“The smoking gun can be elusive, particularly when exposures may have happened 10 or 20 years before,” says Thomas Burke, deputy assistant administrator in the EPA’s Office of Research and Development and an expert in cancer cluster investigations. In some cases, cancers first appear decades after an exposure. In the meantime, individuals come in contact with all kinds of other chemicals in the workplace, in their homes, in the water and the air. Plus, people move away from the original sites, so it’s hard to document their exposures, and it’s almost impossible to know the precise magnitude of the incidence and whether the rates in the so-called cluster are unusual.

For an agent to cause cancer, exposure usually has to be at really high and repeated doses, like smoking a pack of cigarettes a day for 20 years, or daily contact with asbestos in a factory. That’s why occupational clusters are simpler to prove: When workers breathe the fumes for years, it’s easy to document the doses and identify the cause. With community cancer clusters, scientists are handicapped: They aren’t able to measure in real time how much of these pollutants the community is inhaling—and which neighborhoods or even streets are most exposed. “If an agent doesn’t leave a trace in the body or stick around in the environment,” says Neutra, “we don’t have the tools to detect them.”

E ven when the circumstantial case seems obvious, hard evidence can be elusive. In 1985, for instance, Marine Shale Processors began incinerating oil field waste, coal tar and creosote in a poor area of rural Louisiana. The plant operated round-the-clock, spewing clouds of heavy black smoke. Local residents complained of inhaling the noxious vapors from many miles away. Within 18 months, five children in nearby Morgan City, a town of about 12,000, were diagnosed with neuroblastoma, a rare childhood cancer. Not long after, similar cancer clusters were identified in Taylorville, Illinois, where exposures were linked to coal tar. Yet a 1989 study found no connection between the cancers and Marine Shale. The facility wasn’t shuttered until 1996, after government regulators charged the company with numerous violations of federal laws because it improperly disposed of the hazardous wastes.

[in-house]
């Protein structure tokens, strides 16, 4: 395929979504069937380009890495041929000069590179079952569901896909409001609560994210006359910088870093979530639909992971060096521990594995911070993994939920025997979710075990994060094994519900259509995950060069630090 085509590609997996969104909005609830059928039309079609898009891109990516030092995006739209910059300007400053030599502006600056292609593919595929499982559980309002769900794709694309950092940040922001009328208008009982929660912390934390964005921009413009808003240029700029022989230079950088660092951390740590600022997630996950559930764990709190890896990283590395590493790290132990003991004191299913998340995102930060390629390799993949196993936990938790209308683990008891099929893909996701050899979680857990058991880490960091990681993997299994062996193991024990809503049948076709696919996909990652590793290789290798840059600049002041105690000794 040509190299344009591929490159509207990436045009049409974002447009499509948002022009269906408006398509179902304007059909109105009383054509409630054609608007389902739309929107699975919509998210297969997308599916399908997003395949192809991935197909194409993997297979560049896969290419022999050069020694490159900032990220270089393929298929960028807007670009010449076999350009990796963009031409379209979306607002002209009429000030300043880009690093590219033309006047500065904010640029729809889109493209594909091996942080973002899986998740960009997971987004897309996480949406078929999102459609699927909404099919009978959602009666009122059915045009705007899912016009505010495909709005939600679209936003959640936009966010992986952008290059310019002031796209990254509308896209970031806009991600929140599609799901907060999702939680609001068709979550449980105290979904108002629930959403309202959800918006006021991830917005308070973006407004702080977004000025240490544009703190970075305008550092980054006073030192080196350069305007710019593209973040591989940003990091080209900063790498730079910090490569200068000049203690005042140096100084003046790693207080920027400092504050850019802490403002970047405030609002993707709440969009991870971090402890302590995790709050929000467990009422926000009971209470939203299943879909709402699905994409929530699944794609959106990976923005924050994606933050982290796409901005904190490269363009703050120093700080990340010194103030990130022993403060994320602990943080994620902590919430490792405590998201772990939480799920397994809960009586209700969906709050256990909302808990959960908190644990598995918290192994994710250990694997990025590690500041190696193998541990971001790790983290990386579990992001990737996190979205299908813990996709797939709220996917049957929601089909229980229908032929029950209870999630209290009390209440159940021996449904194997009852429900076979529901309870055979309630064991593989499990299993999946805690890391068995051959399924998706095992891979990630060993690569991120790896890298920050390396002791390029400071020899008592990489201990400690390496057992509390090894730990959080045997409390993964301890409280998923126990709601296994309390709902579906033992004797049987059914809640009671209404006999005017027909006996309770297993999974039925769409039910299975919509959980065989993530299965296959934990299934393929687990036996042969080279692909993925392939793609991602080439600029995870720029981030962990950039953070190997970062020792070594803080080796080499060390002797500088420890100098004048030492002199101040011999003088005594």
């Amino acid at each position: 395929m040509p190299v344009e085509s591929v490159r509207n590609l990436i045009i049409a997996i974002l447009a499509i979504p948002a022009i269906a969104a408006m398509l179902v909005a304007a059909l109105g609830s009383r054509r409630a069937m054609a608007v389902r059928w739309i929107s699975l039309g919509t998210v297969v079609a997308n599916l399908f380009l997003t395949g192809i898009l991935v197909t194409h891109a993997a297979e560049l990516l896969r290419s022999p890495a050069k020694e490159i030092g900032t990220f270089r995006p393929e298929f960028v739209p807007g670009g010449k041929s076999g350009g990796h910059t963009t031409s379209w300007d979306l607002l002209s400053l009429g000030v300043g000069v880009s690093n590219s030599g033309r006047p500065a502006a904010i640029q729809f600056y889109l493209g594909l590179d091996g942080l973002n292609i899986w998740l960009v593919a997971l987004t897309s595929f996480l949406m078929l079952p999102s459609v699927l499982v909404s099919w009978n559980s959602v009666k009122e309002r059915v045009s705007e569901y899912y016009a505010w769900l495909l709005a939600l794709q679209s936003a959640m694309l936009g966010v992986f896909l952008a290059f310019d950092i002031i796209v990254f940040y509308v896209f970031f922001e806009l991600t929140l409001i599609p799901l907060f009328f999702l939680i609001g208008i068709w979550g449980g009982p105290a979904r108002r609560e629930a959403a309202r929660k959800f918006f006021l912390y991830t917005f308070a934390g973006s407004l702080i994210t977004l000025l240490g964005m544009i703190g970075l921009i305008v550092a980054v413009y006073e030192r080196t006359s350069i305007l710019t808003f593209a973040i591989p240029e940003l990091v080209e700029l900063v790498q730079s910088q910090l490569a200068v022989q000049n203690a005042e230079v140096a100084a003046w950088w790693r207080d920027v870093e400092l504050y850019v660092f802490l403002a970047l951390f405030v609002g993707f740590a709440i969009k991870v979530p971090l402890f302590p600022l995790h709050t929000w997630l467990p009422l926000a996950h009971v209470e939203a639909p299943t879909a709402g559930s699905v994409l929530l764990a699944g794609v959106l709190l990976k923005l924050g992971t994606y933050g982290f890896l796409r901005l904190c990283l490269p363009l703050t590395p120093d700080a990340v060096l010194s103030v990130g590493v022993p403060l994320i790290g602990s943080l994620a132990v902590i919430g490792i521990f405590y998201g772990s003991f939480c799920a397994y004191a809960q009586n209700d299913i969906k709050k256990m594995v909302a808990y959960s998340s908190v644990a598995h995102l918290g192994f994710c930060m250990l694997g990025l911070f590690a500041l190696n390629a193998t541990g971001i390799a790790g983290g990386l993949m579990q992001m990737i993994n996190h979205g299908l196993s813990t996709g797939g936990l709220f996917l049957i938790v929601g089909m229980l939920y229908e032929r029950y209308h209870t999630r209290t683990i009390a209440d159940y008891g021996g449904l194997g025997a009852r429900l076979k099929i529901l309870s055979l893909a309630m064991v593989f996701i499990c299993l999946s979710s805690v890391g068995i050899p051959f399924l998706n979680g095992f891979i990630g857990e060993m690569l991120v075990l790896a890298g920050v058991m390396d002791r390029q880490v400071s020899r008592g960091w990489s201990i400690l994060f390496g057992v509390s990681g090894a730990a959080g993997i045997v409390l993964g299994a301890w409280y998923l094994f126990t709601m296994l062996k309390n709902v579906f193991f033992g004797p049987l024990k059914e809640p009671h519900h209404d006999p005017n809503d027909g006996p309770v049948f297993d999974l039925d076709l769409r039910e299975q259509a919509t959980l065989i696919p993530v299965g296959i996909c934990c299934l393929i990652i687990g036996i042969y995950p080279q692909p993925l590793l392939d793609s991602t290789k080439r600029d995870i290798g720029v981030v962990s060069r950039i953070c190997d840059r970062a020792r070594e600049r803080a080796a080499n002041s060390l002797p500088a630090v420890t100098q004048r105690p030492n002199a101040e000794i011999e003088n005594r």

07_29_CancerClusters_04 The partial nuclear meltdown at the Santa Susana Field Laboratory was one of the worst nuclear disasters in U.S. history. Dean Conger/National Geographic/Getty

“We linked these exposures at the Marine Shale to the facility in Illinois—it absolutely matched,” says Wilma Subra, an environmental chemist in southern Louisiana who assisted the Morgan City residents. “But the missing piece was that we didn’t have enough data to trace the chemicals that were being released to the actual exposures and how much is absorbed by the body. When you come in after the fact, the body has already excreted the chemicals, so there is no trace.”

Public health officials are keenly aware of the inherent difficulties in studying cancer clusters. Scientists have devised more sensitive tools to measure exposure, and new computerized methods of reconstructing residential history and utilizing electronic data sources, along with advances in our understanding of the development of cancers—and the biological markers that indicate the presence of malignancies—should help improve detection.